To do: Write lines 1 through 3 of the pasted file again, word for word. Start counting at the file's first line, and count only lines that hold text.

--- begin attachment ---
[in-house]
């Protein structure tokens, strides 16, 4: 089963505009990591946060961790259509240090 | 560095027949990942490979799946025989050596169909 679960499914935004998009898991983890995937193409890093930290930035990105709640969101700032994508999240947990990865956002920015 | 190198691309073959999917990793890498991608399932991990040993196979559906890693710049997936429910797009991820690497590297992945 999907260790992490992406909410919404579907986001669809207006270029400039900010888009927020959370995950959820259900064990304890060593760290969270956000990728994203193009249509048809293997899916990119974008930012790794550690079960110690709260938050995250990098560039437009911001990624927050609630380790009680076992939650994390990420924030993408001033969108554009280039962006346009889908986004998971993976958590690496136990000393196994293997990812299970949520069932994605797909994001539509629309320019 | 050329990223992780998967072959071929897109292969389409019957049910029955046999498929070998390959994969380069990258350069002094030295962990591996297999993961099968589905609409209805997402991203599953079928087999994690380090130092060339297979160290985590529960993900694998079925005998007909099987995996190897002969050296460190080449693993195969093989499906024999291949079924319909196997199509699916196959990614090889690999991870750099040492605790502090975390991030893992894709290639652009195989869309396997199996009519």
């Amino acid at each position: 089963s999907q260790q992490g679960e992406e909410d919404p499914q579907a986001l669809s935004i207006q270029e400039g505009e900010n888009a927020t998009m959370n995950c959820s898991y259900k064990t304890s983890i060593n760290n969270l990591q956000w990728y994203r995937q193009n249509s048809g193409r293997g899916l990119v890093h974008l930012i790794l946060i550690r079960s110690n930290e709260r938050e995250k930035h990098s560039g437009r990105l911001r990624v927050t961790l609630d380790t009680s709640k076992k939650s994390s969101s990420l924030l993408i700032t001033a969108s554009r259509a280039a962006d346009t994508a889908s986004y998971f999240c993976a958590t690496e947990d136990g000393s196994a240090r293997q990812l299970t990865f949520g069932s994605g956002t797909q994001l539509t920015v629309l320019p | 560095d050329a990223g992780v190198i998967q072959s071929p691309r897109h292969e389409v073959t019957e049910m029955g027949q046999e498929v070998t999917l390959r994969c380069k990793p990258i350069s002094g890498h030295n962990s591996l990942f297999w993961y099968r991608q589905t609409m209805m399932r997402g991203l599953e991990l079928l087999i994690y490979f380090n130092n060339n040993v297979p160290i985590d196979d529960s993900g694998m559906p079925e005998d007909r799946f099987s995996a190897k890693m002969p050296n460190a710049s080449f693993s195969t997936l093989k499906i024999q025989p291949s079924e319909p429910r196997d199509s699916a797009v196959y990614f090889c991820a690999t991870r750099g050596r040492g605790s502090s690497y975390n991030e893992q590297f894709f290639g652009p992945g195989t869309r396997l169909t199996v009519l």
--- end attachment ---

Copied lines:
[in-house]
């Protein structure tokens, strides 16, 4: 089963505009990591946060961790259509240090 | 560095027949990942490979799946025989050596169909 679960499914935004998009898991983890995937193409890093930290930035990105709640969101700032994508999240947990990865956002920015 | 190198691309073959999917990793890498991608399932991990040993196979559906890693710049997936429910797009991820690497590297992945 999907260790992490992406909410919404579907986001669809207006270029400039900010888009927020959370995950959820259900064990304890060593760290969270956000990728994203193009249509048809293997899916990119974008930012790794550690079960110690709260938050995250990098560039437009911001990624927050609630380790009680076992939650994390990420924030993408001033969108554009280039962006346009889908986004998971993976958590690496136990000393196994293997990812299970949520069932994605797909994001539509629309320019 | 050329990223992780998967072959071929897109292969389409019957049910029955046999498929070998390959994969380069990258350069002094030295962990591996297999993961099968589905609409209805997402991203599953079928087999994690380090130092060339297979160290985590529960993900694998079925005998007909099987995996190897002969050296460190080449693993195969093989499906024999291949079924319909196997199509699916196959990614090889690999991870750099040492605790502090975390991030893992894709290639652009195989869309396997199996009519």
């Amino acid at each position: 089963s999907q260790q992490g679960e992406e909410d919404p499914q579907a986001l669809s935004i207006q270029e400039g505009e900010n888009a927020t998009m959370n995950c959820s898991y259900k064990t304890s983890i060593n760290n969270l990591q956000w990728y994203r995937q193009n249509s048809g193409r293997g899916l990119v890093h974008l930012i790794l946060i550690r079960s110690n930290e709260r938050e995250k930035h990098s560039g437009r990105l911001r990624v927050t961790l609630d380790t009680s709640k076992k939650s994390s969101s990420l924030l993408i700032t001033a969108s554009r259509a280039a962006d346009t994508a889908s986004y998971f999240c993976a958590t690496e947990d136990g000393s196994a240090r293997q990812l299970t990865f949520g069932s994605g956002t797909q994001l539509t920015v629309l320019p | 560095d050329a990223g992780v190198i998967q072959s071929p691309r897109h292969e389409v073959t019957e049910m029955g027949q046999e498929v070998t999917l390959r994969c380069k990793p990258i350069s002094g890498h030295n962990s591996l990942f297999w993961y099968r991608q589905t609409m209805m399932r997402g991203l599953e991990l079928l087999i994690y490979f380090n130092n060339n040993v297979p160290i985590d196979d529960s993900g694998m559906p079925e005998d007909r799946f099987s995996a190897k890693m002969p050296n460190a710049s080449f693993s195969t997936l093989k499906i024999q025989p291949s079924e319909p429910r196997d199509s699916a797009v196959y990614f090889c991820a690999t991870r750099g050596r040492g605790s502090s690497y975390n991030e893992q590297f894709f290639g652009p992945g195989t869309r396997l169909t199996v009519l």